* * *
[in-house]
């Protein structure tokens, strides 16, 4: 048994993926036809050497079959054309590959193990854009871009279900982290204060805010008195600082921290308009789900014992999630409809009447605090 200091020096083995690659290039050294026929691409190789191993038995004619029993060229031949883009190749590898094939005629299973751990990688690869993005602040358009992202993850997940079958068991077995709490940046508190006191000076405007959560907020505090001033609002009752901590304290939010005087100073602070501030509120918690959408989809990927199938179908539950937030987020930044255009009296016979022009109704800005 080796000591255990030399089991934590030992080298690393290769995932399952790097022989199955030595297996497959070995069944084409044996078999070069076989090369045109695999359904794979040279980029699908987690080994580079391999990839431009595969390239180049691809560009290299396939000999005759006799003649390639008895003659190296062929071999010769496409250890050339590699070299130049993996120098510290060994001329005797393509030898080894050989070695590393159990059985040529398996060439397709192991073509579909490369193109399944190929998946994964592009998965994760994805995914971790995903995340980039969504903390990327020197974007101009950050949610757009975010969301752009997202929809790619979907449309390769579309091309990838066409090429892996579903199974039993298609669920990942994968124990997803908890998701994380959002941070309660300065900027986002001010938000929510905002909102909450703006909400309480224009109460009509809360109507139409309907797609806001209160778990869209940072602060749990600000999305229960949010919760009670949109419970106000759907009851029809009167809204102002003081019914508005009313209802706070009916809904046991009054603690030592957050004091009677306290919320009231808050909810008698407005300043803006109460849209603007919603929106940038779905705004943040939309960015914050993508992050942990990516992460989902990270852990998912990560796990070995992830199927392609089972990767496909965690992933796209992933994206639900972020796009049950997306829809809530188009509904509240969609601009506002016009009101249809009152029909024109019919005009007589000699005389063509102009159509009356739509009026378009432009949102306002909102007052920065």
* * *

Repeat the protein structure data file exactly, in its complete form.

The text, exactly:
[in-house]
């Protein structure tokens, strides 16, 4: 048994993926036809050497079959054309590959193990854009871009279900982290204060805010008195600082921290308009789900014992999630409809009447605090 200091020096083995690659290039050294026929691409190789191993038995004619029993060229031949883009190749590898094939005629299973751990990688690869993005602040358009992202993850997940079958068991077995709490940046508190006191000076405007959560907020505090001033609002009752901590304290939010005087100073602070501030509120918690959408989809990927199938179908539950937030987020930044255009009296016979022009109704800005 080796000591255990030399089991934590030992080298690393290769995932399952790097022989199955030595297996497959070995069944084409044996078999070069076989090369045109695999359904794979040279980029699908987690080994580079391999990839431009595969390239180049691809560009290299396939000999005759006799003649390639008895003659190296062929071999010769496409250890050339590699070299130049993996120098510290060994001329005797393509030898080894050989070695590393159990059985040529398996060439397709192991073509579909490369193109399944190929998946994964592009998965994760994805995914971790995903995340980039969504903390990327020197974007101009950050949610757009975010969301752009997202929809790619979907449309390769579309091309990838066409090429892996579903199974039993298609669920990942994968124990997803908890998701994380959002941070309660300065900027986002001010938000929510905002909102909450703006909400309480224009109460009509809360109507139409309907797609806001209160778990869209940072602060749990600000999305229960949010919760009670949109419970106000759907009851029809009167809204102002003081019914508005009313209802706070009916809904046991009054603690030592957050004091009677306290919320009231808050909810008698407005300043803006109460849209603007919603929106940038779905705004943040939309960015914050993508992050942990990516992460989902990270852990998912990560796990070995992830199927392609089972990767496909965690992933796209992933994206639900972020796009049950997306829809809530188009509904509240969609601009506002016009009101249809009152029909024109019919005009007589000699005389063509102009159509009356739509009026378009432009949102306002909102007052920065």